How hospice became big business. A new investigation in The New Yorker reveals an industry that at times puts profits before patients.
Improving prospects for the nation’s poor is a goal leaders of both parties claim to support, but there are clear differences on strategy. The $3.9 trillion dollar 2015 budget proposal President Obama unveiled yesterday includes funding for job training, early childhood education and a bump in the minimum wage. The proposals underscore his conviction that federal programs can be a key life line to low income families. Republican Congressman Paul Ryan has broadly criticized the government’s anti-poverty efforts. Although some programs work, he said, others undercut personal efforts to climb out of poverty. Please join us discuss how best to help low income Americans.
- Damian Paletta Reporter, The Wall Street Journal.
- Olivia Golden Executive director, Center for Law and Social Policy (CLASP); former assistant secretary for children and families, Health and Human Services in the Clinton administration; author of "Reforming Child Welfare."
- Douglas Holtz-Eakin President of the American Action Forum, chief economist and director of the Congressional Budget Office from 2003 to 2006.
MR. TOM GJELTENThanks for joining us. I'm Tom Gjelten, sitting in for Diane Rehm. Diane is on vacation. In his 2015 budget proposal, President Obama backed several programs to help the nation's poor, from job training to early childhood education, but many Republicans, notably Congressman Paul Ryan, say federal assistance is not the answer. As chairman of the House Budget Committee, Ryan, this week released a critique of federal antipoverty programs, saying they're ineffective at fighting poverty.
MR. TOM GJELTENJoining me to talk about federal efforts to reduce poverty, what works and what doesn't, Damian Paletta of the Wall Street Journal, Olivia Golden of the Center for Law and Social Policy, and Douglas Holtz-Eakin of the American Action Forum. You can offer your own thoughts, you can ask your own questions. Call us at 1-800-433-8850. You can email us at email@example.com. You can join us on Facebook, you can send in your comments via Twitter. Good morning, folks.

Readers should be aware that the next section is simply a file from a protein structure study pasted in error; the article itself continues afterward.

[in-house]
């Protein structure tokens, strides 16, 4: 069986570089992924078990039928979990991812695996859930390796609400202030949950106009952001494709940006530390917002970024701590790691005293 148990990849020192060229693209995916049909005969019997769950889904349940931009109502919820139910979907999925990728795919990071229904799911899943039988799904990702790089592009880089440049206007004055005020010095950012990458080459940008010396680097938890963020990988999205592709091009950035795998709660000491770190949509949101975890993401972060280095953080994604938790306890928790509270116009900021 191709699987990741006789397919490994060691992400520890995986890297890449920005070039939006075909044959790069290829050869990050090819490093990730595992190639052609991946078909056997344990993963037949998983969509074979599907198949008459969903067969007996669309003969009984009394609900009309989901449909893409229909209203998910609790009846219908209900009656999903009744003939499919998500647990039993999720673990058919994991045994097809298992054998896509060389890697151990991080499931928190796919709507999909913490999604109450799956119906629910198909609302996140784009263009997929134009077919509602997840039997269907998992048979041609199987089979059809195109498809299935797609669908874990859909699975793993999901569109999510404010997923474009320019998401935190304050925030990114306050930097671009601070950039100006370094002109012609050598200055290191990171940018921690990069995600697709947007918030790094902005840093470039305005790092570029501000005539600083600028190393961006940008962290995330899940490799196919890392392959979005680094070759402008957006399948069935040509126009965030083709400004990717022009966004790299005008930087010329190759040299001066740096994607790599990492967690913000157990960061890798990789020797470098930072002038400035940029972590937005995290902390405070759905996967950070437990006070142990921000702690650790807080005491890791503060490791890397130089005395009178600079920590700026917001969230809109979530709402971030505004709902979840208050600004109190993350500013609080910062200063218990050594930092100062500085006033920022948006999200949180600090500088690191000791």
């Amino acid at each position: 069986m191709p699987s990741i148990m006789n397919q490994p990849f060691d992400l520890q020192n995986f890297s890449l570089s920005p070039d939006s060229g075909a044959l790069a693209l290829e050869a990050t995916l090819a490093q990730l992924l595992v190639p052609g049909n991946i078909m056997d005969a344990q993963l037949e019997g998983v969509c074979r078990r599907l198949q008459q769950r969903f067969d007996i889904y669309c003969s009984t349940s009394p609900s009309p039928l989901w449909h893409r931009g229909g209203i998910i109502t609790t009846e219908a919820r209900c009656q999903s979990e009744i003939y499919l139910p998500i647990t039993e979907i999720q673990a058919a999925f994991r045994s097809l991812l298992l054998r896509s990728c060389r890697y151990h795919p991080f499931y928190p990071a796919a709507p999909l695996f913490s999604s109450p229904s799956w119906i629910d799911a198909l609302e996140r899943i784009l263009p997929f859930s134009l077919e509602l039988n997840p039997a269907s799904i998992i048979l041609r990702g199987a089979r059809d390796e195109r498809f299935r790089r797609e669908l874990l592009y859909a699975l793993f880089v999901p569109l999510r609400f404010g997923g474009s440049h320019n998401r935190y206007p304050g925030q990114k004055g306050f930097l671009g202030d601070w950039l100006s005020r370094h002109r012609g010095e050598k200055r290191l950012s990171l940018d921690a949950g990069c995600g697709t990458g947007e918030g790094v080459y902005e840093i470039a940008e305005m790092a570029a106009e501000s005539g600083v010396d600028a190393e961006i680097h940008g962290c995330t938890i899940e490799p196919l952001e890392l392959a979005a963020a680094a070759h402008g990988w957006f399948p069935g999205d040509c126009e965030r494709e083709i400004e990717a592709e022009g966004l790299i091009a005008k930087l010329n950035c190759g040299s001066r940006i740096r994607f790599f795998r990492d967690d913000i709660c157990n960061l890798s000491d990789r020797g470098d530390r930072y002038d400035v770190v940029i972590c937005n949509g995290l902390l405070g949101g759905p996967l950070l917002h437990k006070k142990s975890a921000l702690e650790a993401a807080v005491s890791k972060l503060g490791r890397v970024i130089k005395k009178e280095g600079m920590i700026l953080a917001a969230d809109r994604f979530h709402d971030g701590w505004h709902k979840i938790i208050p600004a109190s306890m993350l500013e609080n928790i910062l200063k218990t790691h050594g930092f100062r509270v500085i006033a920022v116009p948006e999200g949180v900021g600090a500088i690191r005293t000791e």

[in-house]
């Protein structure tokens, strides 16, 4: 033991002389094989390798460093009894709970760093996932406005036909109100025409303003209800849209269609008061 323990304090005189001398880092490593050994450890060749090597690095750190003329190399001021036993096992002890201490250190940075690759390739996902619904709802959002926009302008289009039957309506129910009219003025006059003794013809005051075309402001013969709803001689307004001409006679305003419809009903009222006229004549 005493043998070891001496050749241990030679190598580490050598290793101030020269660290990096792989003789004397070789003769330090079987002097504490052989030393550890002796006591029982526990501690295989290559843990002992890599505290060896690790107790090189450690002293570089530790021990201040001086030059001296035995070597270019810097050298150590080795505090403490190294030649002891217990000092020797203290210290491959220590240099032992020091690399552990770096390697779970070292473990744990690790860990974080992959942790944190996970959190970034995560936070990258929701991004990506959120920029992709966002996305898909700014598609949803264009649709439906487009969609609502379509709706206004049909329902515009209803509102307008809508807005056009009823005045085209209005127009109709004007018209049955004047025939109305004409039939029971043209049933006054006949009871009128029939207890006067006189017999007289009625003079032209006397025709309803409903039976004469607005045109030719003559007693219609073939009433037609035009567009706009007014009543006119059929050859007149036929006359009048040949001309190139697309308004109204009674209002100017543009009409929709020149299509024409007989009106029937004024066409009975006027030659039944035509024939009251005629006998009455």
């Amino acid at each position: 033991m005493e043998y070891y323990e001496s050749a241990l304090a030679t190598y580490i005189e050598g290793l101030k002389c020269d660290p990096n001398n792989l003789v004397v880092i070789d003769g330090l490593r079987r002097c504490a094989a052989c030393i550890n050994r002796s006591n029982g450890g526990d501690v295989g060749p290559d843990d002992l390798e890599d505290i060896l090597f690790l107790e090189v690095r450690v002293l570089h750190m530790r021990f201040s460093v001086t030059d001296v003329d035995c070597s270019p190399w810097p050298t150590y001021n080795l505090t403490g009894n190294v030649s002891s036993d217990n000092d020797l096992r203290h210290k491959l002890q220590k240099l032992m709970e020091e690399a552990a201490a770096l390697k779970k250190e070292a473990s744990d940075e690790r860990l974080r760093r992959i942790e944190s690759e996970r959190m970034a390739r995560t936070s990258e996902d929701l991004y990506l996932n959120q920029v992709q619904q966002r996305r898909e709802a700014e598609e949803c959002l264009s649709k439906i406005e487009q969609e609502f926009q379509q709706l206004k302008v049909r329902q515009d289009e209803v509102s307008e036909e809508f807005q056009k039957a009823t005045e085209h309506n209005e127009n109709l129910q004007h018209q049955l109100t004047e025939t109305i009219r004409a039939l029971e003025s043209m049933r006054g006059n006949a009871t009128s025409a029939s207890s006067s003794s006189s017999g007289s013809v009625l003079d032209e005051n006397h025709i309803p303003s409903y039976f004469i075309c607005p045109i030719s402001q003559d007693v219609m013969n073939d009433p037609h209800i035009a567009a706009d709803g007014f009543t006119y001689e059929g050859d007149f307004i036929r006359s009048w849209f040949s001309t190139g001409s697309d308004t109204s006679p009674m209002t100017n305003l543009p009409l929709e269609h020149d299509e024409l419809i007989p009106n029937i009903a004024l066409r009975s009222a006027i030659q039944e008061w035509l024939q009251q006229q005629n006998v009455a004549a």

MR. DAMIAN PALETTAMorning.
MS. OLIVIA GOLDENGood morning.
MR. DOUGLAS HOLTZ-EAKINGood morning.
GJELTENSo this is the 50th anniversary of Lyndon Johnson's war on poverty, but it's fair to say, I think, that results have been disappointing. Ronald Reagan famously said, "We fought a war on poverty and poverty won." Damian Paletta, you had a story this week that put a face on some of those people struggling to get out of poverty, even selling their possessions on Craigslist. Tell us about that.
PALETTAThat's right. One of the big questions we've had since unemployment benefits ended is what happens to these people? What do they do? Do they go take jobs they might be overqualified for just to get back into the workplace, get some income? Or do they fall into sort of a financial spiral? And so I reached out to a number of people, quite simply, who had gone to Craigslist, which is a website kind of customized for every community.
PALETTAAnd they had posted items -- some were family heirlooms, some were simple things like a truck camper -- that they were trying to sell to get some income to replace the income they lost from unemployment benefits. And what I was struck by was how kind of raw these people's lives had become. They were looking -- not for thousands and thousands of dollars. They were looking for a couple hundred bucks to buy groceries. They weren't blaming one party or the other. It wasn't a political decision. It was kind of a life decision.